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Clinical negligence update

Dr Jock Mackenzie rounds up recent case law, including two decisions on whether ?a breach of duty took place in deliveries over 20 years ago

4 February 2016

In Jamie-Lee Anderson v North West Strategic Health Authority [2015] EWHC 3563 (QB), Mr Justice Turner had to consider a case of cerebral palsy caused by the claimant (A) having suffered a period of hypoxia leading up to his birth in 1989 and whether there had been a breach of duty. 

A’s mother had suffered a placental abruption resulting in vaginal bleeding at 32 weeks’ gestation and was admitted to hospital, whereupon it was considered that her membranes might have ruptured. Contractions began and the next day, ?at 9.30am, a consultant obstetrician stated that delivery should be expedited on the basis of the vaginal bleeding, ruptured membranes, premature labour, and variable decelerations of the fetal heartrate on the cardiotocograph (CTG) trace.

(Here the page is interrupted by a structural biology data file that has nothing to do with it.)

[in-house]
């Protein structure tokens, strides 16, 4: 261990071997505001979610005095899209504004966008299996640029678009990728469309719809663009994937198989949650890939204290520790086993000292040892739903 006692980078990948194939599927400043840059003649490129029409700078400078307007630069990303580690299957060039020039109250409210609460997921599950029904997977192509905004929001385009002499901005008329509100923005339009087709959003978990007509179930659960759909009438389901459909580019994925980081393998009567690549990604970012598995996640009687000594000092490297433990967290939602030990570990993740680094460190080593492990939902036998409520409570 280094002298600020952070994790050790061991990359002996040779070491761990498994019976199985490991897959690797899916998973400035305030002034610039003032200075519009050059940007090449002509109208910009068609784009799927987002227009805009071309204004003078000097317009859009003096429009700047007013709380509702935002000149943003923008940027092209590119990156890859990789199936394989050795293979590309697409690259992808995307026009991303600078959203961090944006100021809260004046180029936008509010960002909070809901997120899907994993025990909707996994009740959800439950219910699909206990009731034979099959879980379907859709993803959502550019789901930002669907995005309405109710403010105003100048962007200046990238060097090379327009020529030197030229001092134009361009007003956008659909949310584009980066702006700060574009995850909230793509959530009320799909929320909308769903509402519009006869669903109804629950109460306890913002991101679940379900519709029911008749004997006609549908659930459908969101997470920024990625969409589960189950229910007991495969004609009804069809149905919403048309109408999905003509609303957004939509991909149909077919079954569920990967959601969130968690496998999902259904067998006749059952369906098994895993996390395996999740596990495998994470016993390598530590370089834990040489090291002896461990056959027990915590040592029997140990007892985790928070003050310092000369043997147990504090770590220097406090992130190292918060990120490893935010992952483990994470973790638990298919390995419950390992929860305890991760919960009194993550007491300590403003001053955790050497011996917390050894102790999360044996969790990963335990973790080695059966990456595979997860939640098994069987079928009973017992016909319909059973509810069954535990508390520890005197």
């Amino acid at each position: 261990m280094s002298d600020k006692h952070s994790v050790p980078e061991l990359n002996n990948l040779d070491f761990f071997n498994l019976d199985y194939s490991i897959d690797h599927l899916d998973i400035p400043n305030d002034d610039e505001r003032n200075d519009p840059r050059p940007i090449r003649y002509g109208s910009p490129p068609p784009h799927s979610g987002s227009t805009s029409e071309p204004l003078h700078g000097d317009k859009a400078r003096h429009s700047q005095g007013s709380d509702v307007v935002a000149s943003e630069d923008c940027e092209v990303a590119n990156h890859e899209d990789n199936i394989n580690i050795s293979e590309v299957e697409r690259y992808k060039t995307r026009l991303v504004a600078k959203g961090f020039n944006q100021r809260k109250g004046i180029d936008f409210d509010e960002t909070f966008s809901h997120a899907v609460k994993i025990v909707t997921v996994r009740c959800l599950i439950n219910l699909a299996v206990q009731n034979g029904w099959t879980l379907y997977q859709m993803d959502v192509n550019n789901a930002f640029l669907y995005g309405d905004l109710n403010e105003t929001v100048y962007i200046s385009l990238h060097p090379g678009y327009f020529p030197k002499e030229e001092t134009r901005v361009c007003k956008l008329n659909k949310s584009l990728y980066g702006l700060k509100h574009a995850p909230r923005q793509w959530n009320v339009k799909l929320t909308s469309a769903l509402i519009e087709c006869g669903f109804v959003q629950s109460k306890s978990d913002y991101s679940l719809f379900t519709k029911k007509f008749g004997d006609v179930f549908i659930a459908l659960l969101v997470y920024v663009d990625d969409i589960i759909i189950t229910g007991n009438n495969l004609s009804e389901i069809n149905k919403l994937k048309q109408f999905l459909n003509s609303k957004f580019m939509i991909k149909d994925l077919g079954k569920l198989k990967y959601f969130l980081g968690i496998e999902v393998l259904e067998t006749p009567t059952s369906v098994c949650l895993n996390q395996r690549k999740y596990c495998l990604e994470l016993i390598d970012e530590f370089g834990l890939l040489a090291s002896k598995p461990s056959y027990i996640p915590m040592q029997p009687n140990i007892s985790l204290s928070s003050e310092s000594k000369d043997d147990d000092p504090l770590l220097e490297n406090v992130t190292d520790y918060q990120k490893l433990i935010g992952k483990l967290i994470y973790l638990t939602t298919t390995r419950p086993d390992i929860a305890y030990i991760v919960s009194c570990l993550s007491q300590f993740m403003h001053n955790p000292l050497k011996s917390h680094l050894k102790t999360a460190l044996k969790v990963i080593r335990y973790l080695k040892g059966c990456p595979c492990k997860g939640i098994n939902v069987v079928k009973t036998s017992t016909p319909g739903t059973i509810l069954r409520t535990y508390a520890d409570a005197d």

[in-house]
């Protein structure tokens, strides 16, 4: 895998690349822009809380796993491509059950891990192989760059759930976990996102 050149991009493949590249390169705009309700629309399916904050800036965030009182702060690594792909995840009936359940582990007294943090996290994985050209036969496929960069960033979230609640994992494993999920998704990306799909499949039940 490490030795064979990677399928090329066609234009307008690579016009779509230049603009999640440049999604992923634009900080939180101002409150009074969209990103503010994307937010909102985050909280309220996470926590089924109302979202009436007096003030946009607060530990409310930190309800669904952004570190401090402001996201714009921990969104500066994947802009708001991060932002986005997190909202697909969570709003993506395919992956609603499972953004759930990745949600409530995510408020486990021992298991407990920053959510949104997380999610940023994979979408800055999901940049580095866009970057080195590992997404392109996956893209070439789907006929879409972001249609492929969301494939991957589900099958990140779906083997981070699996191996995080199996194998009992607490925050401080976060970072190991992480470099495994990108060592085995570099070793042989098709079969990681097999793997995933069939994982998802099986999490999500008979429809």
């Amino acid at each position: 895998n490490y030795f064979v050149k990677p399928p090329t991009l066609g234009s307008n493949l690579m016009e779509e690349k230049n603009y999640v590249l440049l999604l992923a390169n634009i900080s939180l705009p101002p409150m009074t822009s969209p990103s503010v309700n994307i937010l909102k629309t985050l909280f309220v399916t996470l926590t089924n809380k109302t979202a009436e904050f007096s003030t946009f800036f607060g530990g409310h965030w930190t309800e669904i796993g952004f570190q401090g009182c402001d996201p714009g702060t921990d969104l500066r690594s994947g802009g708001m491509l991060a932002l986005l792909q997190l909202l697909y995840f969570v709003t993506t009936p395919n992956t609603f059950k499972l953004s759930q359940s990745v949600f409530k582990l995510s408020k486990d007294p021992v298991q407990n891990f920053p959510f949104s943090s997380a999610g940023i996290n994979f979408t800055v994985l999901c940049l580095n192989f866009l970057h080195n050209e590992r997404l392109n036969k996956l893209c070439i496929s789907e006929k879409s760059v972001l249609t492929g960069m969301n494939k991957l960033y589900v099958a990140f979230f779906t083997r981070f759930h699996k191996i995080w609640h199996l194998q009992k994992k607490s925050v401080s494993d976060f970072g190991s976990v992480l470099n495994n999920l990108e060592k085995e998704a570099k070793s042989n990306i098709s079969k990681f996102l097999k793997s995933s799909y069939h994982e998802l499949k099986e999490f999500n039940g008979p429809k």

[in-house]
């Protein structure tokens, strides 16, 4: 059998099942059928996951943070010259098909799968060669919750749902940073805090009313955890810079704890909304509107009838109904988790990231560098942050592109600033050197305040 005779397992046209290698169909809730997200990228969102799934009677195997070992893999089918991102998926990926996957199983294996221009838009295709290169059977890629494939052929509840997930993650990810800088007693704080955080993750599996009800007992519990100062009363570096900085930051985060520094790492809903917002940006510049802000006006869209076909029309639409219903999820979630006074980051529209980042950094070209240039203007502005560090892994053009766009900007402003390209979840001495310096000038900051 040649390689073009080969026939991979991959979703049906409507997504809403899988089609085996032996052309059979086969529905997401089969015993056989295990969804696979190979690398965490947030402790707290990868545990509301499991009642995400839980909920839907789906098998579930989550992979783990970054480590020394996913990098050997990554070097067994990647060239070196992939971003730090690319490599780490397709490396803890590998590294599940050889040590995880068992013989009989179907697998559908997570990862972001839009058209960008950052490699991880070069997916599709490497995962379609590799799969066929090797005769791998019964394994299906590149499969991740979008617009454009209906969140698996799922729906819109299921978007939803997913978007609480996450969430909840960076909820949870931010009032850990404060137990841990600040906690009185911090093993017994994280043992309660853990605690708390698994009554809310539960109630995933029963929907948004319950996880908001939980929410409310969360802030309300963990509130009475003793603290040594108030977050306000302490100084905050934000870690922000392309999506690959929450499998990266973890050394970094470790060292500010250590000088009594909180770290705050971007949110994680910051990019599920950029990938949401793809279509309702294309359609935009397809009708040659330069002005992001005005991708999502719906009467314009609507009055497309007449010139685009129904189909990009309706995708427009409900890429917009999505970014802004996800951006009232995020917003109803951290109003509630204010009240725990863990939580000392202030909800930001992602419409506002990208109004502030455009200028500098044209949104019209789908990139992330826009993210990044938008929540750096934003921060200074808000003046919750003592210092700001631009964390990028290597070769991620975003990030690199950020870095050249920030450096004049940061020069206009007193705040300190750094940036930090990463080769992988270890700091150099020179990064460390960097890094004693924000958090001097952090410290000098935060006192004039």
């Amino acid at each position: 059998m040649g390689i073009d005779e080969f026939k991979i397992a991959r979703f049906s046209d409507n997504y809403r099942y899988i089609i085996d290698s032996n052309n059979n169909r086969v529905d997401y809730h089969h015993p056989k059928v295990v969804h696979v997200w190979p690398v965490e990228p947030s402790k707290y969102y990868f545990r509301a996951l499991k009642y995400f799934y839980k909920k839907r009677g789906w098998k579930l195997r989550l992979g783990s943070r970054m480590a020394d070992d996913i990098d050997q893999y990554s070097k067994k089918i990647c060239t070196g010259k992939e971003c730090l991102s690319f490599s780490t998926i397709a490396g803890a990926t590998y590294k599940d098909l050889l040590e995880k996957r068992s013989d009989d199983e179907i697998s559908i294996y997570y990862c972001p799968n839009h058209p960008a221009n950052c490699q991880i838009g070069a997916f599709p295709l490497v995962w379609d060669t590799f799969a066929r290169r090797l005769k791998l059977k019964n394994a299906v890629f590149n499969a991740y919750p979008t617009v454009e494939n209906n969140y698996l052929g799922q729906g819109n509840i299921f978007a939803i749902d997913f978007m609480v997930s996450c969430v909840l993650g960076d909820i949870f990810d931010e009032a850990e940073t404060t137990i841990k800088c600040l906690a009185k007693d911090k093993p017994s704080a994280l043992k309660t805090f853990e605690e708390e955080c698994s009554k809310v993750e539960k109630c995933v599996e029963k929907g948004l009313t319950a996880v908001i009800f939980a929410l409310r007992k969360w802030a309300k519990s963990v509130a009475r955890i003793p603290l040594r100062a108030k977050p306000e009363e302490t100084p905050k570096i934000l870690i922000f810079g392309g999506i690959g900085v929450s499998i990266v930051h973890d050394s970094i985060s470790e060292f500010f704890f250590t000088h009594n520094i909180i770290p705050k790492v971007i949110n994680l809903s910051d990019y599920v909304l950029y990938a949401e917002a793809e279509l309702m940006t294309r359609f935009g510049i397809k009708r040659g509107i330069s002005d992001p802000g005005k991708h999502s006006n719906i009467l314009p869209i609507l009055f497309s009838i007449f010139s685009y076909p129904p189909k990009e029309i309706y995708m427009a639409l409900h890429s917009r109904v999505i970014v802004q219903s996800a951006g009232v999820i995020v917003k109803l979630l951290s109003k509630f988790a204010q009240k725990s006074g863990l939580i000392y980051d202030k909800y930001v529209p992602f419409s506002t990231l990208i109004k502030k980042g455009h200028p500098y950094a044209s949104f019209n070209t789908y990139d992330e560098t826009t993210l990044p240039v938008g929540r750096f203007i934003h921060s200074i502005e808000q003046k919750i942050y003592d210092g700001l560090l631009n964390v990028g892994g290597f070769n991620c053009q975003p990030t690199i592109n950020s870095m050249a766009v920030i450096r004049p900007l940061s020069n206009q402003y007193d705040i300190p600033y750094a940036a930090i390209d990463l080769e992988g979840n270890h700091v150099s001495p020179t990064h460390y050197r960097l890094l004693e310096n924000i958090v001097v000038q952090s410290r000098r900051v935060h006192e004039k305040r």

At 11.30am, the CTG started showing cause for concern and, at 12.15pm, a deceleration was noted and syntocinon, a drug used to speed up contractions, was considered. A natural birth occurred a...

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